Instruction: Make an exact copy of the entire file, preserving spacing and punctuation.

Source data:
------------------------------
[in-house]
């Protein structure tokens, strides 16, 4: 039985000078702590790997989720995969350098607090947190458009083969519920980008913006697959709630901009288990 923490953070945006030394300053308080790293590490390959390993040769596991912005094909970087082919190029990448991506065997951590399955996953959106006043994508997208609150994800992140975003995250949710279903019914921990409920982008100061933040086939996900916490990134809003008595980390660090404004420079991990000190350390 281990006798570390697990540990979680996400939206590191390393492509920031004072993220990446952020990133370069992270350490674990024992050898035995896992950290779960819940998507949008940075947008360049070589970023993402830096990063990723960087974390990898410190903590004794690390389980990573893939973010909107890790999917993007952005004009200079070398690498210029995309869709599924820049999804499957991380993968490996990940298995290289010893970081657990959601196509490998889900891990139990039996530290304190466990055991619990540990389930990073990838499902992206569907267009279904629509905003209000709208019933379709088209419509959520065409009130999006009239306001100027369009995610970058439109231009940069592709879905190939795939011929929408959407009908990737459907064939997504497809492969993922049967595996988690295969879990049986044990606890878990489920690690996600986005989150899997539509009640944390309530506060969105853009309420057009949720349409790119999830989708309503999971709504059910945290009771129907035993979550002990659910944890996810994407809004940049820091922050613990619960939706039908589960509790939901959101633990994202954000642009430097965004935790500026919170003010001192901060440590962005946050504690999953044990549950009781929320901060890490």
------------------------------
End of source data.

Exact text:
[in-house]
């Protein structure tokens, strides 16, 4: 039985000078702590790997989720995969350098607090947190458009083969519920980008913006697959709630901009288990 923490953070945006030394300053308080790293590490390959390993040769596991912005094909970087082919190029990448991506065997951590399955996953959106006043994508997208609150994800992140975003995250949710279903019914921990409920982008100061933040086939996900916490990134809003008595980390660090404004420079991990000190350390 281990006798570390697990540990979680996400939206590191390393492509920031004072993220990446952020990133370069992270350490674990024992050898035995896992950290779960819940998507949008940075947008360049070589970023993402830096990063990723960087974390990898410190903590004794690390389980990573893939973010909107890790999917993007952005004009200079070398690498210029995309869709599924820049999804499957991380993968490996990940298995290289010893970081657990959601196509490998889900891990139990039996530290304190466990055991619990540990389930990073990838499902992206569907267009279904629509905003209000709208019933379709088209419509959520065409009130999006009239306001100027369009995610970058439109231009940069592709879905190939795939011929929408959407009908990737459907064939997504497809492969993922049967595996988690295969879990049986044990606890878990489920690690996600986005989150899997539509009640944390309530506060969105853009309420057009949720349409790119999830989708309503999971709504059910945290009771129907035993979550002990659910944890996810994407809004940049820091922050613990619960939706039908589960509790939901959101633990994202954000642009430097965004935790500026919170003010001192901060440590962005946050504690999953044990549950009781929320901060890490």